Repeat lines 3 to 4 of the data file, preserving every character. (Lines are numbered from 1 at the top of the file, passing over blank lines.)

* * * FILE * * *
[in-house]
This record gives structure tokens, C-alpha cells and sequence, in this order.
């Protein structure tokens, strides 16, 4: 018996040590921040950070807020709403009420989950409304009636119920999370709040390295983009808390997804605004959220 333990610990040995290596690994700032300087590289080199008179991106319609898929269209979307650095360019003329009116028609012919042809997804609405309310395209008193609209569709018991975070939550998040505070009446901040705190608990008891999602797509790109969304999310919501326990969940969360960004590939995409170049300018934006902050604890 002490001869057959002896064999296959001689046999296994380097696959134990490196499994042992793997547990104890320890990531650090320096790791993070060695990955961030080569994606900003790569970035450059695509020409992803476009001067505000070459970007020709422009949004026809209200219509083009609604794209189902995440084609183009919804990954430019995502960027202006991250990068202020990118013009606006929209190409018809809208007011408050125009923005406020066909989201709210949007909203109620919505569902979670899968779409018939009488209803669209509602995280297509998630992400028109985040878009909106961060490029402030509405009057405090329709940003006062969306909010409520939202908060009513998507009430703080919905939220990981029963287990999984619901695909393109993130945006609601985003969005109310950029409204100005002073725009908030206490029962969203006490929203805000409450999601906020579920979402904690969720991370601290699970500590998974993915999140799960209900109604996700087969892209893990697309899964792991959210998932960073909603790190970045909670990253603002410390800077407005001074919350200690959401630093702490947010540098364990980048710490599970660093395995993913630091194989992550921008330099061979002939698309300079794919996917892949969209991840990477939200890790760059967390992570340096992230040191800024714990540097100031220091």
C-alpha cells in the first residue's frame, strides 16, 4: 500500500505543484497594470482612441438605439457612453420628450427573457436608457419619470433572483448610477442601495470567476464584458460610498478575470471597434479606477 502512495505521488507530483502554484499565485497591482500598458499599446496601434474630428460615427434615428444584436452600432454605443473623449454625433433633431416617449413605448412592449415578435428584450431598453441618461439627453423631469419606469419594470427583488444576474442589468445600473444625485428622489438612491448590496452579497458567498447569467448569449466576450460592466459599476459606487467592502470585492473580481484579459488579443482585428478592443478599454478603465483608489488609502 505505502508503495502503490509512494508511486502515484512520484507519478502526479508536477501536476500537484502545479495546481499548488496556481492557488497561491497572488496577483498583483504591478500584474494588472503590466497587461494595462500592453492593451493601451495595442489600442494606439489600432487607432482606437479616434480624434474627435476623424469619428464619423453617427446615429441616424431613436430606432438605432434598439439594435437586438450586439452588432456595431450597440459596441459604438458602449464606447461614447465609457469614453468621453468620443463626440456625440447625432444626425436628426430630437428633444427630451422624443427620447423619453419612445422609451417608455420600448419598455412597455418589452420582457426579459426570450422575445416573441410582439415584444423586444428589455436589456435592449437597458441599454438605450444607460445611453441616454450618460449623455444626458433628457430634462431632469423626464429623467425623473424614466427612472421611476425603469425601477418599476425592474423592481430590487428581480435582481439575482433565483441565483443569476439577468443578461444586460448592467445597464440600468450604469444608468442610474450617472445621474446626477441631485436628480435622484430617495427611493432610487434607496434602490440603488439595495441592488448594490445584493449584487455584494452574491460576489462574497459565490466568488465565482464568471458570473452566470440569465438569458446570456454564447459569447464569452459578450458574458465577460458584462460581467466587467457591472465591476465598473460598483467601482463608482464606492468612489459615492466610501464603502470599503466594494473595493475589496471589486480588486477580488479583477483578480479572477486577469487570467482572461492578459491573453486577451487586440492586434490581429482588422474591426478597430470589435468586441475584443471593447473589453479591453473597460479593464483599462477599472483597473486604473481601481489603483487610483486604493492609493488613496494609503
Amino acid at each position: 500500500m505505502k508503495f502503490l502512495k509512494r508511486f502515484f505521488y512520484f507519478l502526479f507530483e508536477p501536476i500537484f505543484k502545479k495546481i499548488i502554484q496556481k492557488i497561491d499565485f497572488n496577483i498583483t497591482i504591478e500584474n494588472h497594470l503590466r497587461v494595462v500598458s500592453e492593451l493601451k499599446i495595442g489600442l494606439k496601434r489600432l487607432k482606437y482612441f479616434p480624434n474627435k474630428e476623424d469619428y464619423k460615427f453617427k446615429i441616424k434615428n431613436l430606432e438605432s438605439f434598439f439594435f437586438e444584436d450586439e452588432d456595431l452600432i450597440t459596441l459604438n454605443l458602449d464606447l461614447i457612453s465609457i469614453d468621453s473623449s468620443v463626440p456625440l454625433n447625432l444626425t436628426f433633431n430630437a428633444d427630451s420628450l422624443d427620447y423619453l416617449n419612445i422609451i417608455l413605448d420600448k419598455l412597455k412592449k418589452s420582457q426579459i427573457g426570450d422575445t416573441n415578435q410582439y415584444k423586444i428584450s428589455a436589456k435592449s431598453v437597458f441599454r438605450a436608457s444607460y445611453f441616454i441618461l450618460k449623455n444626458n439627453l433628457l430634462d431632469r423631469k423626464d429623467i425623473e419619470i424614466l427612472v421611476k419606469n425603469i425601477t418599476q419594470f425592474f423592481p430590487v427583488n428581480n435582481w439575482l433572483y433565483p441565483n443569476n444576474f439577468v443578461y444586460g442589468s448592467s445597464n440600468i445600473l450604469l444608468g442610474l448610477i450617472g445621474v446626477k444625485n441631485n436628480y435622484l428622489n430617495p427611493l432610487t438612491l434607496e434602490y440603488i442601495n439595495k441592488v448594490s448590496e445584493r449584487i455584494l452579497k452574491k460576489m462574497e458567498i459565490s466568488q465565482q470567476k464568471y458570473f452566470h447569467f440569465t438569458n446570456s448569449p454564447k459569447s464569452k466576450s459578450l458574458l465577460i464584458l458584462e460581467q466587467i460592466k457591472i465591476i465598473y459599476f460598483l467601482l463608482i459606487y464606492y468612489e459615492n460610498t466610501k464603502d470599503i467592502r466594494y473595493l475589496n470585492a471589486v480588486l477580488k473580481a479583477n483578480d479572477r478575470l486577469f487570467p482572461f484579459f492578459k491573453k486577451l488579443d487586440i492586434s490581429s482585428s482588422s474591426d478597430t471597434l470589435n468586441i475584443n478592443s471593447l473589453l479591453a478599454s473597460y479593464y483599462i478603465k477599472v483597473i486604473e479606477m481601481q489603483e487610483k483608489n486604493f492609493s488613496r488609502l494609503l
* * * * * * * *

């Protein structure tokens, strides 16, 4: 018996040590921040950070807020709403009420989950409304009636119920999370709040390295983009808390997804605004959220 333990610990040995290596690994700032300087590289080199008179991106319609898929269209979307650095360019003329009116028609012919042809997804609405309310395209008193609209569709018991975070939550998040505070009446901040705190608990008891999602797509790109969304999310919501326990969940969360960004590939995409170049300018934006902050604890 002490001869057959002896064999296959001689046999296994380097696959134990490196499994042992793997547990104890320890990531650090320096790791993070060695990955961030080569994606900003790569970035450059695509020409992803476009001067505000070459970007020709422009949004026809209200219509083009609604794209189902995440084609183009919804990954430019995502960027202006991250990068202020990118013009606006929209190409018809809208007011408050125009923005406020066909989201709210949007909203109620919505569902979670899968779409018939009488209803669209509602995280297509998630992400028109985040878009909106961060490029402030509405009057405090329709940003006062969306909010409520939202908060009513998507009430703080919905939220990981029963287990999984619901695909393109993130945006609601985003969005109310950029409204100005002073725009908030206490029962969203006490929203805000409450999601906020579920979402904690969720991370601290699970500590998974993915999140799960209900109604996700087969892209893990697309899964792991959210998932960073909603790190970045909670990253603002410390800077407005001074919350200690959401630093702490947010540098364990980048710490599970660093395995993913630091194989992550921008330099061979002939698309300079794919996917892949969209991840990477939200890790760059967390992570340096992230040191800024714990540097100031220091």
C-alpha cells in the first residue's frame, strides 16, 4: 500500500505543484497594470482612441438605439457612453420628450427573457436608457419619470433572483448610477442601495470567476464584458460610498478575470471597434479606477 502512495505521488507530483502554484499565485497591482500598458499599446496601434474630428460615427434615428444584436452600432454605443473623449454625433433633431416617449413605448412592449415578435428584450431598453441618461439627453423631469419606469419594470427583488444576474442589468445600473444625485428622489438612491448590496452579497458567498447569467448569449466576450460592466459599476459606487467592502470585492473580481484579459488579443482585428478592443478599454478603465483608489488609502 505505502508503495502503490509512494508511486502515484512520484507519478502526479508536477501536476500537484502545479495546481499548488496556481492557488497561491497572488496577483498583483504591478500584474494588472503590466497587461494595462500592453492593451493601451495595442489600442494606439489600432487607432482606437479616434480624434474627435476623424469619428464619423453617427446615429441616424431613436430606432438605432434598439439594435437586438450586439452588432456595431450597440459596441459604438458602449464606447461614447465609457469614453468621453468620443463626440456625440447625432444626425436628426430630437428633444427630451422624443427620447423619453419612445422609451417608455420600448419598455412597455418589452420582457426579459426570450422575445416573441410582439415584444423586444428589455436589456435592449437597458441599454438605450444607460445611453441616454450618460449623455444626458433628457430634462431632469423626464429623467425623473424614466427612472421611476425603469425601477418599476425592474423592481430590487428581480435582481439575482433565483441565483443569476439577468443578461444586460448592467445597464440600468450604469444608468442610474450617472445621474446626477441631485436628480435622484430617495427611493432610487434607496434602490440603488439595495441592488448594490445584493449584487455584494452574491460576489462574497459565490466568488465565482464568471458570473452566470440569465438569458446570456454564447459569447464569452459578450458574458465577460458584462460581467466587467457591472465591476465598473460598483467601482463608482464606492468612489459615492466610501464603502470599503466594494473595493475589496471589486480588486477580488479583477483578480479572477486577469487570467482572461492578459491573453486577451487586440492586434490581429482588422474591426478597430470589435468586441475584443471593447473589453479591453473597460479593464483599462477599472483597473486604473481601481489603483487610483486604493492609493488613496494609503